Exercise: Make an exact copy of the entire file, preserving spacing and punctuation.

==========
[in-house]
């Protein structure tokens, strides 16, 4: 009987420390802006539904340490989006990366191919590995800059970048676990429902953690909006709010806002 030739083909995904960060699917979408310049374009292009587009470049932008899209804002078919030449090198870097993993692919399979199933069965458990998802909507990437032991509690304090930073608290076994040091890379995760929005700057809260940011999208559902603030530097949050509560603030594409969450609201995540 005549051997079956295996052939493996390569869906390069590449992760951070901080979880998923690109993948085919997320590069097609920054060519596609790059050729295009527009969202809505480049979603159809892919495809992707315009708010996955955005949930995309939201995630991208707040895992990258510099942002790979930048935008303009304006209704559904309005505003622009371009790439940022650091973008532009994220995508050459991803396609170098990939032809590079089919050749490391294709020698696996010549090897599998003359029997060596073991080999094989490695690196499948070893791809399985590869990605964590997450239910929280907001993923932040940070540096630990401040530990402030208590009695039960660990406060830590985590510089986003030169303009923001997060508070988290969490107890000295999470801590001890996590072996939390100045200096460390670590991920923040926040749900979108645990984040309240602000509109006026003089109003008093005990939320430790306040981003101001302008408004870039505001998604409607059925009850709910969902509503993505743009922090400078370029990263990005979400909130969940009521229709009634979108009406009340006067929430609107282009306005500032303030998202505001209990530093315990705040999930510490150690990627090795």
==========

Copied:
[in-house]
């Protein structure tokens, strides 16, 4: 009987420390802006539904340490989006990366191919590995800059970048676990429902953690909006709010806002 030739083909995904960060699917979408310049374009292009587009470049932008899209804002078919030449090198870097993993692919399979199933069965458990998802909507990437032991509690304090930073608290076994040091890379995760929005700057809260940011999208559902603030530097949050509560603030594409969450609201995540 005549051997079956295996052939493996390569869906390069590449992760951070901080979880998923690109993948085919997320590069097609920054060519596609790059050729295009527009969202809505480049979603159809892919495809992707315009708010996955955005949930995309939201995630991208707040895992990258510099942002790979930048935008303009304006209704559904309005505003622009371009790439940022650091973008532009994220995508050459991803396609170098990939032809590079089919050749490391294709020698696996010549090897599998003359029997060596073991080999094989490695690196499948070893791809399985590869990605964590997450239910929280907001993923932040940070540096630990401040530990402030208590009695039960660990406060830590985590510089986003030169303009923001997060508070988290969490107890000295999470801590001890996590072996939390100045200096460390670590991920923040926040749900979108645990984040309240602000509109006026003089109003008093005990939320430790306040981003101001302008408004870039505001998604409607059925009850709910969902509503993505743009922090400078370029990263990005979400909130969940009521229709009634979108009406009340006067929430609107282009306005500032303030998202505001209990530093315990705040999930510490150690990627090795």